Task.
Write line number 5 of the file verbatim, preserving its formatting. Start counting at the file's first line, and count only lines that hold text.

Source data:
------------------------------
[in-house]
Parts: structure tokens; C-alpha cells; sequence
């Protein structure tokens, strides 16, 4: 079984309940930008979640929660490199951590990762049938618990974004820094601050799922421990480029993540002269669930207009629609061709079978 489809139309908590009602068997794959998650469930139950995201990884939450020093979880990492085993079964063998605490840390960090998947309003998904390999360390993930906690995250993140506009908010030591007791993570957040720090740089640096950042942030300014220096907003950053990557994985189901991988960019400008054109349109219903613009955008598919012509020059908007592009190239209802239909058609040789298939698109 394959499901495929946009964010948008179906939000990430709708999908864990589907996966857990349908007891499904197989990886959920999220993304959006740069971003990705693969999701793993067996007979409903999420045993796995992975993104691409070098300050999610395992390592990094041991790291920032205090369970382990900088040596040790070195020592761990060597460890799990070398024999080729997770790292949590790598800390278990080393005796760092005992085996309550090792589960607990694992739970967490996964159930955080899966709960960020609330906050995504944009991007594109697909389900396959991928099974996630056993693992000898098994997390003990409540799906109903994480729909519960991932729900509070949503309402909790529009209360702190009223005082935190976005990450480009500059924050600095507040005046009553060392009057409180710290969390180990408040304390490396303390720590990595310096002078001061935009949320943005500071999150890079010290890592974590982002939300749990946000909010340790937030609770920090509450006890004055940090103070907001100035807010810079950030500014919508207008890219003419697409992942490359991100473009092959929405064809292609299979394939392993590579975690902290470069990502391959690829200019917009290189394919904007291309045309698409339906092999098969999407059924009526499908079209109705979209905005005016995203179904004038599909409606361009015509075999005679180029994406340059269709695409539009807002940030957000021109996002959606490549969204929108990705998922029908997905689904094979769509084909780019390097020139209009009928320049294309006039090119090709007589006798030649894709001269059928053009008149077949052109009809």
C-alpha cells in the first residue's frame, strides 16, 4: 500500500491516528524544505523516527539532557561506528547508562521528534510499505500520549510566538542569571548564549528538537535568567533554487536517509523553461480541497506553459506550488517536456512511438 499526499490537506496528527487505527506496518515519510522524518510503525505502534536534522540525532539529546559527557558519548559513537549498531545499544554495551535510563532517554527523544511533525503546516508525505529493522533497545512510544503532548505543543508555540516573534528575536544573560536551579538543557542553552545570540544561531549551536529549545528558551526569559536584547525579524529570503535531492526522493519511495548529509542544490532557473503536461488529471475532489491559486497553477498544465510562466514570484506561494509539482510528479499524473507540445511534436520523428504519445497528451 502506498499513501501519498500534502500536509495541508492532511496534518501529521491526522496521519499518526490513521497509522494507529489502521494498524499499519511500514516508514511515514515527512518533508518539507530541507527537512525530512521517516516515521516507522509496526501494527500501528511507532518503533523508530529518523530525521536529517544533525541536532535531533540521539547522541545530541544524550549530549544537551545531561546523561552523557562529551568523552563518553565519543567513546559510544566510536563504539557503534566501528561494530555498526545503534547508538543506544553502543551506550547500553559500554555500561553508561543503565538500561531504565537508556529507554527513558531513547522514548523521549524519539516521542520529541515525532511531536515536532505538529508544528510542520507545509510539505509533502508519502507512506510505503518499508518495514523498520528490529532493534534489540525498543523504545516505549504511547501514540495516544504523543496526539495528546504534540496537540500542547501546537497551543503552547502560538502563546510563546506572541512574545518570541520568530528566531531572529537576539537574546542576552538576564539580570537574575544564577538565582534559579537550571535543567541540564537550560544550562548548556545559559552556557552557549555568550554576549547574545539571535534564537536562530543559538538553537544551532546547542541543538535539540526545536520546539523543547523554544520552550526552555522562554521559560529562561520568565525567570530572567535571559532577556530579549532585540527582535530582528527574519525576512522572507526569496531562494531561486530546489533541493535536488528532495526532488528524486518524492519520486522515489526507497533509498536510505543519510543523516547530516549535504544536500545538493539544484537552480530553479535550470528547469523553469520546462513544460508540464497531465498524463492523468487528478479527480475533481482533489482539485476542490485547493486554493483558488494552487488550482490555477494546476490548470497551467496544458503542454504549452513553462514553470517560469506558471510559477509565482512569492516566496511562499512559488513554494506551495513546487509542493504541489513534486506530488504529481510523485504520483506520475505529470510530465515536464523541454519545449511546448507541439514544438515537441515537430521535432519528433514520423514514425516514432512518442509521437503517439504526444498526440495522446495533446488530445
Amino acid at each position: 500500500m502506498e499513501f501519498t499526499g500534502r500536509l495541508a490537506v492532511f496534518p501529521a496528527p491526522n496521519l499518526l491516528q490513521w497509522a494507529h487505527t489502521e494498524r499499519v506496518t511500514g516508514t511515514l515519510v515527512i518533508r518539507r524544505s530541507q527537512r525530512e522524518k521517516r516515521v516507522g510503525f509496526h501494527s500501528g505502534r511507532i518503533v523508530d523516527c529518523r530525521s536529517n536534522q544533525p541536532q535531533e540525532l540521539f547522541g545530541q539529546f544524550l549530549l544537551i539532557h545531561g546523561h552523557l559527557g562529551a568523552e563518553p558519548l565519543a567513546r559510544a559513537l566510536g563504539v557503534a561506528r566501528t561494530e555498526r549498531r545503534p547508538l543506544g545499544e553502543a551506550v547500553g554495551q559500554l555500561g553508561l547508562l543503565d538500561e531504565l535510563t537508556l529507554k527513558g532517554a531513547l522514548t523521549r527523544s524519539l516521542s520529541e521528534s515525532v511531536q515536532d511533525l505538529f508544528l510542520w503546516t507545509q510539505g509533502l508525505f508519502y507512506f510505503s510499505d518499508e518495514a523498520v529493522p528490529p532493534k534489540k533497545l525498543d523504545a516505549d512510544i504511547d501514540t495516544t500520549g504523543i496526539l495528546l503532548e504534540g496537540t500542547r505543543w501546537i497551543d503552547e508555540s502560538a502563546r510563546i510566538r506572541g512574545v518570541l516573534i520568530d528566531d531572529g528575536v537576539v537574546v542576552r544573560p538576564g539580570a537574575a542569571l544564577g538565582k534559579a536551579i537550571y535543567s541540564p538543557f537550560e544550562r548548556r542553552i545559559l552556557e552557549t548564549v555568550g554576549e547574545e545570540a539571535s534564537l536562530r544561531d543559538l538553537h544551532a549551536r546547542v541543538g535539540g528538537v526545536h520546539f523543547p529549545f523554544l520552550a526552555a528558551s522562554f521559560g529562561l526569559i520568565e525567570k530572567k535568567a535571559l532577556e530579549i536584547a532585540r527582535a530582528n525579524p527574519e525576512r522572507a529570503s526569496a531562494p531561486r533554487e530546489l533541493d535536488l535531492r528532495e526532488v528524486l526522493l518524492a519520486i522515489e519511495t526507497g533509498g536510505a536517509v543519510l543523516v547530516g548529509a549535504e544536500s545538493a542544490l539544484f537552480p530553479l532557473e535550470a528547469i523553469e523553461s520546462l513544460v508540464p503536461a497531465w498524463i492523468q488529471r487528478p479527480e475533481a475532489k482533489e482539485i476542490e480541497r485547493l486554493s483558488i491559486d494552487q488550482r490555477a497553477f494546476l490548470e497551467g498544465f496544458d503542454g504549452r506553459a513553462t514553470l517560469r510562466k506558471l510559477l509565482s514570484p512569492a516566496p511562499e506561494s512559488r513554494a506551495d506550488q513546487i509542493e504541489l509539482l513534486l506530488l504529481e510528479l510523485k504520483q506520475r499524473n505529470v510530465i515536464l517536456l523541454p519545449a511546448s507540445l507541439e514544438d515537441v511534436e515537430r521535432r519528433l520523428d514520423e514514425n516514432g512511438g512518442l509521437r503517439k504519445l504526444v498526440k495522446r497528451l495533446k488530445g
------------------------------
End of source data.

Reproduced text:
Amino acid at each position: 500500500m502506498e499513501f501519498t499526499g500534502r500536509l495541508a490537506v492532511f496534518p501529521a496528527p491526522n496521519l499518526l491516528q490513521w497509522a494507529h487505527t489502521e494498524r499499519v506496518t511500514g516508514t511515514l515519510v515527512i518533508r518539507r524544505s530541507q527537512r525530512e522524518k521517516r516515521v516507522g510503525f509496526h501494527s500501528g505502534r511507532i518503533v523508530d523516527c529518523r530525521s536529517n536534522q544533525p541536532q535531533e540525532l540521539f547522541g545530541q539529546f544524550l549530549l544537551i539532557h545531561g546523561h552523557l559527557g562529551a568523552e563518553p558519548l565519543a567513546r559510544a559513537l566510536g563504539v557503534a561506528r566501528t561494530e555498526r549498531r545503534p547508538l543506544g545499544e553502543a551506550v547500553g554495551q559500554l555500561g553508561l547508562l543503565d538500561e531504565l535510563t537508556l529507554k527513558g532517554a531513547l522514548t523521549r527523544s524519539l516521542s520529541e521528534s515525532v511531536q515536532d511533525l505538529f508544528l510542520w503546516t507545509q510539505g509533502l508525505f508519502y507512506f510505503s510499505d518499508e518495514a523498520v529493522p528490529p532493534k534489540k533497545l525498543d523504545a516505549d512510544i504511547d501514540t495516544t500520549g504523543i496526539l495528546l503532548e504534540g496537540t500542547r505543543w501546537i497551543d503552547e508555540s502560538a502563546r510563546i510566538r506572541g512574545v518570541l516573534i520568530d528566531d531572529g528575536v537576539v537574546v542576552r544573560p538576564g539580570a537574575a542569571l544564577g538565582k534559579a536551579i537550571y535543567s541540564p538543557f537550560e544550562r548548556r542553552i545559559l552556557e552557549t548564549v555568550g554576549e547574545e545570540a539571535s534564537l536562530r544561531d543559538l538553537h544551532a549551536r546547542v541543538g535539540g528538537v526545536h520546539f523543547p529549545f523554544l520552550a526552555a528558551s522562554f521559560g529562561l526569559i520568565e525567570k530572567k535568567a535571559l532577556e530579549i536584547a532585540r527582535a530582528n525579524p527574519e525576512r522572507a529570503s526569496a531562494p531561486r533554487e530546489l533541493d535536488l535531492r528532495e526532488v528524486l526522493l518524492a519520486i522515489e519511495t526507497g533509498g536510505a536517509v543519510l543523516v547530516g548529509a549535504e544536500s545538493a542544490l539544484f537552480p530553479l532557473e535550470a528547469i523553469e523553461s520546462l513544460v508540464p503536461a497531465w498524463i492523468q488529471r487528478p479527480e475533481a475532489k482533489e482539485i476542490e480541497r485547493l486554493s483558488i491559486d494552487q488550482r490555477a497553477f494546476l490548470e497551467g498544465f496544458d503542454g504549452r506553459a513553462t514553470l517560469r510562466k506558471l510559477l509565482s514570484p512569492a516566496p511562499e506561494s512559488r513554494a506551495d506550488q513546487i509542493e504541489l509539482l513534486l506530488l504529481e510528479l510523485k504520483q506520475r499524473n505529470v510530465i515536464l517536456l523541454p519545449a511546448s507540445l507541439e514544438d515537441v511534436e515537430r521535432r519528433l520523428d514520423e514514425n516514432g512511438g512518442l509521437r503517439k504519445l504526444v498526440k495522446r497528451l495533446k488530445g